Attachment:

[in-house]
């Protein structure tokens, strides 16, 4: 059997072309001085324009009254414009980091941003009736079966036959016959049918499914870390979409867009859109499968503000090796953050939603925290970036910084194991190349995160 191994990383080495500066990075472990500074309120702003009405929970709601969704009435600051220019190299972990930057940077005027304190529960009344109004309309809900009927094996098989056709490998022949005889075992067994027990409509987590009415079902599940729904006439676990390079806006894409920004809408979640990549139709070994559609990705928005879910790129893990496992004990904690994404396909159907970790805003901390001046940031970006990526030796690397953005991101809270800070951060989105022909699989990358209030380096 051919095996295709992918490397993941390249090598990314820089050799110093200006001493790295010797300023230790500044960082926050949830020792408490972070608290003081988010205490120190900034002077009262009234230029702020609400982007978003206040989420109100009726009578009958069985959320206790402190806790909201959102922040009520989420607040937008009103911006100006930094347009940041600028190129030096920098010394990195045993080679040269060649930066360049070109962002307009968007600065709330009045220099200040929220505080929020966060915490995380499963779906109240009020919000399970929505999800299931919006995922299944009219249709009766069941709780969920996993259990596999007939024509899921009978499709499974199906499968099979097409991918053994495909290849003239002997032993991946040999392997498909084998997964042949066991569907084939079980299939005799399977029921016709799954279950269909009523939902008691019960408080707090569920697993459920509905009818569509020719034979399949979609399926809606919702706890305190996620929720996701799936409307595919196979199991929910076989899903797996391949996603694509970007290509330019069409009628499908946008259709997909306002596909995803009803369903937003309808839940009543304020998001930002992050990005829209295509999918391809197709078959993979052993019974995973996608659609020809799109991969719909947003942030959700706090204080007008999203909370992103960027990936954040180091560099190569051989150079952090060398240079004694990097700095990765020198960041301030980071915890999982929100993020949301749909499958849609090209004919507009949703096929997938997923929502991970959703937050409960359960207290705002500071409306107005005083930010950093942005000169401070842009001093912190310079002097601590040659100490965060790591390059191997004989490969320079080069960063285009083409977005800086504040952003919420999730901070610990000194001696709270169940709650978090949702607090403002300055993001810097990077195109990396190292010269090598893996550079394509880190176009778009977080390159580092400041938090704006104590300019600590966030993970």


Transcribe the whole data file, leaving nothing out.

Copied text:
[in-house]
């Protein structure tokens, strides 16, 4: 059997072309001085324009009254414009980091941003009736079966036959016959049918499914870390979409867009859109499968503000090796953050939603925290970036910084194991190349995160 191994990383080495500066990075472990500074309120702003009405929970709601969704009435600051220019190299972990930057940077005027304190529960009344109004309309809900009927094996098989056709490998022949005889075992067994027990409509987590009415079902599940729904006439676990390079806006894409920004809408979640990549139709070994559609990705928005879910790129893990496992004990904690994404396909159907970790805003901390001046940031970006990526030796690397953005991101809270800070951060989105022909699989990358209030380096 051919095996295709992918490397993941390249090598990314820089050799110093200006001493790295010797300023230790500044960082926050949830020792408490972070608290003081988010205490120190900034002077009262009234230029702020609400982007978003206040989420109100009726009578009958069985959320206790402190806790909201959102922040009520989420607040937008009103911006100006930094347009940041600028190129030096920098010394990195045993080679040269060649930066360049070109962002307009968007600065709330009045220099200040929220505080929020966060915490995380499963779906109240009020919000399970929505999800299931919006995922299944009219249709009766069941709780969920996993259990596999007939024509899921009978499709499974199906499968099979097409991918053994495909290849003239002997032993991946040999392997498909084998997964042949066991569907084939079980299939005799399977029921016709799954279950269909009523939902008691019960408080707090569920697993459920509905009818569509020719034979399949979609399926809606919702706890305190996620929720996701799936409307595919196979199991929910076989899903797996391949996603694509970007290509330019069409009628499908946008259709997909306002596909995803009803369903937003309808839940009543304020998001930002992050990005829209295509999918391809197709078959993979052993019974995973996608659609020809799109991969719909947003942030959700706090204080007008999203909370992103960027990936954040180091560099190569051989150079952090060398240079004694990097700095990765020198960041301030980071915890999982929100993020949301749909499958849609090209004919507009949703096929997938997923929502991970959703937050409960359960207290705002500071409306107005005083930010950093942005000169401070842009001093912190310079002097601590040659100490965060790591390059191997004989490969320079080069960063285009083409977005800086504040952003919420999730901070610990000194001696709270169940709650978090949702607090403002300055993001810097990077195109990396190292010269090598893996550079394509880190176009778009977080390159580092400041938090704006104590300019600590966030993970």